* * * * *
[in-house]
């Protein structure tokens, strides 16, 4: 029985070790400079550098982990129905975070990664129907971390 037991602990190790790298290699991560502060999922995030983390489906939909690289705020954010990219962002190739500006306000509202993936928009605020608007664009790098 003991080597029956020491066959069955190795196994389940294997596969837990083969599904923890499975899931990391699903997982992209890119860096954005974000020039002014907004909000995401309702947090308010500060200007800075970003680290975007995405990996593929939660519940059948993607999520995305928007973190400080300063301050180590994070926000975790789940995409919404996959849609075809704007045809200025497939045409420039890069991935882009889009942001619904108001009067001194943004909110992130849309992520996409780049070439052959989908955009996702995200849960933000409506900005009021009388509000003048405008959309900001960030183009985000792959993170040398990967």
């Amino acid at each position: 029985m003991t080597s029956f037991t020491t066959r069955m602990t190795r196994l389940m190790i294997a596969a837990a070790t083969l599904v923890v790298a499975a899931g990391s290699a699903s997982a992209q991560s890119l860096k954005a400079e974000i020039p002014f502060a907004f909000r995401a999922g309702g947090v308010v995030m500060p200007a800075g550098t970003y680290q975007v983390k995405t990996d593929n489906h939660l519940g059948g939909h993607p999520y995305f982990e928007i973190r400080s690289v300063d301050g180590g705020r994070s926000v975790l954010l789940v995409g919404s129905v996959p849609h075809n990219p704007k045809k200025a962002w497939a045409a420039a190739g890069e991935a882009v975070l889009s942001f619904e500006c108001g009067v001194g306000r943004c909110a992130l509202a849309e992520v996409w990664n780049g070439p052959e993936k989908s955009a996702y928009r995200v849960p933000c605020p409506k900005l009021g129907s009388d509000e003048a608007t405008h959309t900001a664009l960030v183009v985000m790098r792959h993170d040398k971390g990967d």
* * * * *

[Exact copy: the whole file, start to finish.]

[in-house]
């Protein structure tokens, strides 16, 4: 029985070790400079550098982990129905975070990664129907971390 037991602990190790790298290699991560502060999922995030983390489906939909690289705020954010990219962002190739500006306000509202993936928009605020608007664009790098 003991080597029956020491066959069955190795196994389940294997596969837990083969599904923890499975899931990391699903997982992209890119860096954005974000020039002014907004909000995401309702947090308010500060200007800075970003680290975007995405990996593929939660519940059948993607999520995305928007973190400080300063301050180590994070926000975790789940995409919404996959849609075809704007045809200025497939045409420039890069991935882009889009942001619904108001009067001194943004909110992130849309992520996409780049070439052959989908955009996702995200849960933000409506900005009021009388509000003048405008959309900001960030183009985000792959993170040398990967």
């Amino acid at each position: 029985m003991t080597s029956f037991t020491t066959r069955m602990t190795r196994l389940m190790i294997a596969a837990a070790t083969l599904v923890v790298a499975a899931g990391s290699a699903s997982a992209q991560s890119l860096k954005a400079e974000i020039p002014f502060a907004f909000r995401a999922g309702g947090v308010v995030m500060p200007a800075g550098t970003y680290q975007v983390k995405t990996d593929n489906h939660l519940g059948g939909h993607p999520y995305f982990e928007i973190r400080s690289v300063d301050g180590g705020r994070s926000v975790l954010l789940v995409g919404s129905v996959p849609h075809n990219p704007k045809k200025a962002w497939a045409a420039a190739g890069e991935a882009v975070l889009s942001f619904e500006c108001g009067v001194g306000r943004c909110a992130l509202a849309e992520v996409w990664n780049g070439p052959e993936k989908s955009a996702y928009r995200v849960p933000c605020p409506k900005l009021g129907s009388d509000e003048a608007t405008h959309t900001a664009l960030v183009v985000m790098r792959h993170d040398k971390g990967d």